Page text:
After struggling, for what seemed like an eternity, I was able to recover myself to the solid grass clumps. Whew and thank God!
I feel as though I am getting to the end of my blessing that I have on this trip by continuing to do dangerous and adventurous things.
I was stressed and scared at this point in time. I was focusing all of my energy on the present trying to get to solid ground. I thought of going back but kept going forward, why? I made my way to a loosely strung barbed wire fence hoping to find solid ground on the fence-line but finding none I found comfort in inching my hand along the fence. The fence would’ve done nothing for me had I found another waist deep hole however it gave me comfort.
I made it to solid ground, eventually, and then to the lake. My shortcut across the tussock cost me twice as much time as compared to if I had stayed on the track.
The lake is clear with silty edges and I found a flock of about 50 black swans on the water alongside species of ducks that I am not familiar with. Red Dragonflies and mating Craneflies were flying about; the wind was stiff and from the northwest and I needed to switch my flies that were tied onto my rod. I could see that it was raining on the range to the north and that where I was standing the clouds were coming from the southwest and the northwest, the weather did not look too promising for fishing. I had just walked an hour across sheep pasture and the death bog to get rained on at 2500-feet above sea level, with no raincoat and $1200 worth of camera gear that are not waterproof.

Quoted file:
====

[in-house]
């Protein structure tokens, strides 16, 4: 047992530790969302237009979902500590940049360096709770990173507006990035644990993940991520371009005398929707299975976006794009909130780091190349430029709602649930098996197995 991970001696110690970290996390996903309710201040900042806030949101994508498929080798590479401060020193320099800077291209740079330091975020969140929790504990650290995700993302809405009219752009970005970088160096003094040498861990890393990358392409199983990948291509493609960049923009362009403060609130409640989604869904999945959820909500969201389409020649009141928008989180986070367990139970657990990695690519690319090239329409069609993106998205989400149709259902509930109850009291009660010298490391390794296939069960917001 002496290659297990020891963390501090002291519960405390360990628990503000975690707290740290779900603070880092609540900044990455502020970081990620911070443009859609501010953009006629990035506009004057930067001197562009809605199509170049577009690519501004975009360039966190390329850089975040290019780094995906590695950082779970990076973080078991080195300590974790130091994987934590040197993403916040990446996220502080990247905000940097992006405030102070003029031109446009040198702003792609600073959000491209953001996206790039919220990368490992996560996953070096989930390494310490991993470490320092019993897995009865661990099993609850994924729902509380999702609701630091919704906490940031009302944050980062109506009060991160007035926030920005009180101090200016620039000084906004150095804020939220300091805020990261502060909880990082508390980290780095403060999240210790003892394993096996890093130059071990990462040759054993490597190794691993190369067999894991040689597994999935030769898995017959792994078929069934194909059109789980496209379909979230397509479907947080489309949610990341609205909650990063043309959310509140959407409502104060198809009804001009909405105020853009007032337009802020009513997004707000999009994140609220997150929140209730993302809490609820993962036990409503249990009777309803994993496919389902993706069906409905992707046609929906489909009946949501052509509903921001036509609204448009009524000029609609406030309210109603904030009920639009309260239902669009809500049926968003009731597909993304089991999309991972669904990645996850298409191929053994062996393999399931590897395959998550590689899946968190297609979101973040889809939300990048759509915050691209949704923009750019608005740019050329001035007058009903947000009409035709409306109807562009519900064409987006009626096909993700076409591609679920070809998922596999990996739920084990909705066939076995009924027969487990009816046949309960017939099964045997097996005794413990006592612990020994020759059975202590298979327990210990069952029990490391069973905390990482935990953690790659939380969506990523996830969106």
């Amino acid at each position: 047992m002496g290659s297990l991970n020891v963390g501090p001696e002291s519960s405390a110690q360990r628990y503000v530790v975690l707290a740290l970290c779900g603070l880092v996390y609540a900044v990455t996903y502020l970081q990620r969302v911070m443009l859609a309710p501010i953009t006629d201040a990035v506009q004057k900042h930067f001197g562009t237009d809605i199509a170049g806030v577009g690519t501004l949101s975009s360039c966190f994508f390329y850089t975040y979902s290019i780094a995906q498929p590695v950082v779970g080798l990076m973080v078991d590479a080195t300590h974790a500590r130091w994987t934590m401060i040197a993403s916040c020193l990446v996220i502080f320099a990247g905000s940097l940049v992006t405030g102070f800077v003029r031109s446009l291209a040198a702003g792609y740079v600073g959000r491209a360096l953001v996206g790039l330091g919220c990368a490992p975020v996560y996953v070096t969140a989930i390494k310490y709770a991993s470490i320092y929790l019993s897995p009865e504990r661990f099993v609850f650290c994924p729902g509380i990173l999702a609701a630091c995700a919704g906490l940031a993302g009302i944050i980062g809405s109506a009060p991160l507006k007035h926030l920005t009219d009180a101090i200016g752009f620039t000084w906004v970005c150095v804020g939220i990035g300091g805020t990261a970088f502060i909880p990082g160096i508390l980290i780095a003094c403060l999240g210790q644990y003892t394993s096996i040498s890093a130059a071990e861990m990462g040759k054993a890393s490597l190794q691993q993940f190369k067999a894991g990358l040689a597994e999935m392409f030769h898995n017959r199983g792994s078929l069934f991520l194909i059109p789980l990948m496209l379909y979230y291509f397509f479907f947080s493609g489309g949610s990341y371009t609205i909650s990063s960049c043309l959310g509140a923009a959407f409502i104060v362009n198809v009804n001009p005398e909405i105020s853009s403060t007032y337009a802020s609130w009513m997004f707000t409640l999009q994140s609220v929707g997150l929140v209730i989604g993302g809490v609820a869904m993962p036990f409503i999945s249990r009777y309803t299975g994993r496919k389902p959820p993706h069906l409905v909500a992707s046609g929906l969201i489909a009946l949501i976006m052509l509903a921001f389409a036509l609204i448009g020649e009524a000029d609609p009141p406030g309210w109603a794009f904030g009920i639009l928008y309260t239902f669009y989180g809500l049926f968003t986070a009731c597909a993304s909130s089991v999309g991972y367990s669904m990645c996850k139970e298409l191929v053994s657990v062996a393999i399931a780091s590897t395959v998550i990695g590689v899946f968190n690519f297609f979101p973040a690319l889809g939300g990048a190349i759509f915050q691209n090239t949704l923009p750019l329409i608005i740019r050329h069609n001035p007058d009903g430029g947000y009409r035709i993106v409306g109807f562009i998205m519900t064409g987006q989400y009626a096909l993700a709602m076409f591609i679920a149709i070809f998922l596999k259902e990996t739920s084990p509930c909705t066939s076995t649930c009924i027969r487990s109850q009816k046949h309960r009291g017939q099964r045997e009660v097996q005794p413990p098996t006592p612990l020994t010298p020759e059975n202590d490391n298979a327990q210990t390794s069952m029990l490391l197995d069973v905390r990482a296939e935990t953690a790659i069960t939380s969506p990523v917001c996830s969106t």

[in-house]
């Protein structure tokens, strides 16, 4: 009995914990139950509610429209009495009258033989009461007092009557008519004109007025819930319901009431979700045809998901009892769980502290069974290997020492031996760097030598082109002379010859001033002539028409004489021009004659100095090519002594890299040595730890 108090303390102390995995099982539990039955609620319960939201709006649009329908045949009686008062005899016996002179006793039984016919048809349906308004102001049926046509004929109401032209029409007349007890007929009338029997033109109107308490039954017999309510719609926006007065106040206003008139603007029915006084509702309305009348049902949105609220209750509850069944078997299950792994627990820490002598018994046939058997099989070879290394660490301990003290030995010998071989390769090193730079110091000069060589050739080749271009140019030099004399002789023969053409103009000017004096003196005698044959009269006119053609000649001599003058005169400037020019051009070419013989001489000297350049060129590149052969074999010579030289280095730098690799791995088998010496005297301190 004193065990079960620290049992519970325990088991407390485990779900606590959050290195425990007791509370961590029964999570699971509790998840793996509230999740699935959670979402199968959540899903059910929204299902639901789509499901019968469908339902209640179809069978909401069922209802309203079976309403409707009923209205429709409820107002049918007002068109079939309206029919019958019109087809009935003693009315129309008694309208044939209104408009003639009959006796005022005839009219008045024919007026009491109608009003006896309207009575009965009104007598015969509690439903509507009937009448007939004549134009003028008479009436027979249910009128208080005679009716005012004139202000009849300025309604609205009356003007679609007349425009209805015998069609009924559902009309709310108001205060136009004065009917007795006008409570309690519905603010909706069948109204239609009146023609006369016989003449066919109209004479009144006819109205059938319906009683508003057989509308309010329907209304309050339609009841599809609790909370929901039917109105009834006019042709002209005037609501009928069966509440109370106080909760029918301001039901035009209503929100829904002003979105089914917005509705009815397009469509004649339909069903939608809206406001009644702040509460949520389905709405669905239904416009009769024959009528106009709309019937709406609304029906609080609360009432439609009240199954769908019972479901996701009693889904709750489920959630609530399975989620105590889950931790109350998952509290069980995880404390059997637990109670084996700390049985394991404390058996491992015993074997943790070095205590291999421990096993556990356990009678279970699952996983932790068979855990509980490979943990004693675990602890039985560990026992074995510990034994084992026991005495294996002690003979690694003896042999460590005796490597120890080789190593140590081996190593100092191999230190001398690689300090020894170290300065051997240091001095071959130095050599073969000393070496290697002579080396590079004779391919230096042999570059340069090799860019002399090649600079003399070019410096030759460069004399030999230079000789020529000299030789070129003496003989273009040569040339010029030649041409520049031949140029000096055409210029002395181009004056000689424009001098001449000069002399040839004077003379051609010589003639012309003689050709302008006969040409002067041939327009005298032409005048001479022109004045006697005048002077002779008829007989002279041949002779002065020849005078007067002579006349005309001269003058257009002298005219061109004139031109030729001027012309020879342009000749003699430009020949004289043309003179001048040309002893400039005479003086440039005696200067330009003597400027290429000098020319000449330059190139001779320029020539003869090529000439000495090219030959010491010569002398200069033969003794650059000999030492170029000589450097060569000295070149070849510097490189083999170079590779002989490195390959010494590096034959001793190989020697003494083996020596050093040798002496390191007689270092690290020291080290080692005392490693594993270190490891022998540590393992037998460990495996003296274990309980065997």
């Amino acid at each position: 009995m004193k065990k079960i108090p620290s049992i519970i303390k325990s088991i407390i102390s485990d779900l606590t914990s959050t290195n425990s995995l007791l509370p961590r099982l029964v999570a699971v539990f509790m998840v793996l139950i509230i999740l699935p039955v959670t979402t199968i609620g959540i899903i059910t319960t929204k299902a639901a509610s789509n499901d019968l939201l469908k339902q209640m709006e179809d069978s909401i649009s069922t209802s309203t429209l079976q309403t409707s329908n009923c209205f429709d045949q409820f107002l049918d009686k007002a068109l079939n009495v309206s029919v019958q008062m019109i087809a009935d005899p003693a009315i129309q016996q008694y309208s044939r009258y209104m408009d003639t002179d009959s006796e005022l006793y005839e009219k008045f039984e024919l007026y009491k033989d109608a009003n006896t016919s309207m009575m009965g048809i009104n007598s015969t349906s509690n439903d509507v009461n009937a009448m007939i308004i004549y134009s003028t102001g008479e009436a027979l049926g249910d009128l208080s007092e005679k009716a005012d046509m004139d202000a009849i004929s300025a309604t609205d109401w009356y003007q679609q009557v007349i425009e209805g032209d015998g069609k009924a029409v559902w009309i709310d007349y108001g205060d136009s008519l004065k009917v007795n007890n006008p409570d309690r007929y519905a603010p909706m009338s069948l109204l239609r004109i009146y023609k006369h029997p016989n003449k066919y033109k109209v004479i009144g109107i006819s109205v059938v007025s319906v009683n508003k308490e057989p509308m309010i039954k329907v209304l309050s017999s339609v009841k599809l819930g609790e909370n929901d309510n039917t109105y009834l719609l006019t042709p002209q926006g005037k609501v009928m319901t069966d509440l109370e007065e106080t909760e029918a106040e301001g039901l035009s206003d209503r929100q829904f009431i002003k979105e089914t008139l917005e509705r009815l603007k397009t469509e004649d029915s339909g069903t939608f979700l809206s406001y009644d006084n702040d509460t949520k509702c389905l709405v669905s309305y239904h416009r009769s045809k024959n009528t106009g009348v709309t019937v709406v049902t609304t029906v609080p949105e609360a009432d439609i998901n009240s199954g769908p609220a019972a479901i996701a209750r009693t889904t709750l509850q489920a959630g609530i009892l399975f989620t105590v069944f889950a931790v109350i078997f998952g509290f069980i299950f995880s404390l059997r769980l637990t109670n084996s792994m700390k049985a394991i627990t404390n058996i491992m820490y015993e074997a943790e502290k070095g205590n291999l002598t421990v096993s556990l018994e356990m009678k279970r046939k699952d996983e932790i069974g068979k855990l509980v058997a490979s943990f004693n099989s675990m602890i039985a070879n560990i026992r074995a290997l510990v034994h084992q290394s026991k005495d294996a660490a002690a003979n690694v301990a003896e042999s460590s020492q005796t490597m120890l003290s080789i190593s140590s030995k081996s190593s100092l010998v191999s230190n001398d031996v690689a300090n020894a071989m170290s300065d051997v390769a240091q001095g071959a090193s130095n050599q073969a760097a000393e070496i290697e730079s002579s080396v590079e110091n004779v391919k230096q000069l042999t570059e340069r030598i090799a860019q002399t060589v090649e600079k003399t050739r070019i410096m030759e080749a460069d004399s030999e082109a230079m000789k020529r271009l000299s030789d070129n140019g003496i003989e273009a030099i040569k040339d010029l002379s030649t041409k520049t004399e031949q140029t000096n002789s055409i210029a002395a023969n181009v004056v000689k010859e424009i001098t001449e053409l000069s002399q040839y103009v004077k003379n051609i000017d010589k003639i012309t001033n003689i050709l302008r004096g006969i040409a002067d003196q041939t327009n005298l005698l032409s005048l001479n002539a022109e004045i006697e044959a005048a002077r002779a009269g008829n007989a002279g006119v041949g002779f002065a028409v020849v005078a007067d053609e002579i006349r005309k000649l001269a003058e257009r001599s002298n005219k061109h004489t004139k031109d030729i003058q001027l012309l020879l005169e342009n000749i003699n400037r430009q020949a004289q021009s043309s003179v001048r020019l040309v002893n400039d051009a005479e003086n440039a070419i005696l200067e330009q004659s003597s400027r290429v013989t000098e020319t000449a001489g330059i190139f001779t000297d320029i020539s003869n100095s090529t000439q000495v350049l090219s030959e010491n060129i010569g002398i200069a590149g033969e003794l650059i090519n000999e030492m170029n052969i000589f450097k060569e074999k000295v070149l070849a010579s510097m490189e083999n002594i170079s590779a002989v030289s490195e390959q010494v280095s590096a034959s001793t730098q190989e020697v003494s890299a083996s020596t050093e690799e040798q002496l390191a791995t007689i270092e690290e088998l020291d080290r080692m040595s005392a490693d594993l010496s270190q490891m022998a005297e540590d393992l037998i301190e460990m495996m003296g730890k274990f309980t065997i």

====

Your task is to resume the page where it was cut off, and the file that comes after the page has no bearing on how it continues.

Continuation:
I made five maybe six casts before the rain started to come over the peak on the range that was marking Lake Emily. And so I left. This time heading straight for the 4wd track and in a hurry as I did not want to get wet.
The solid ground quickly turned to tussock bog where I fell again. This time the distance from the base of the grass to the bog was about three feet but the bog was only mushy up to ankle deep, I fell several more times before making my way to solid ground, to head straight away to the track, to beat the Norwester and to get the cameras back safe and sound.
I watched the storm consume Lake Emily as I went the other way. The rain never made it to the car.
I stopped at the Maori lakes to have a few casts before getting frustrated with the stiff wind and packing it up back to camp to eat and to be patient with the phone to try and call Shell, to shower, to write this, and to prepare for tonight’s possum hunt with Russell from the Peel Forest Outdoor Pursuits Centre at the Eco Lodge.
To note – this was my last entry in travel journal book number one.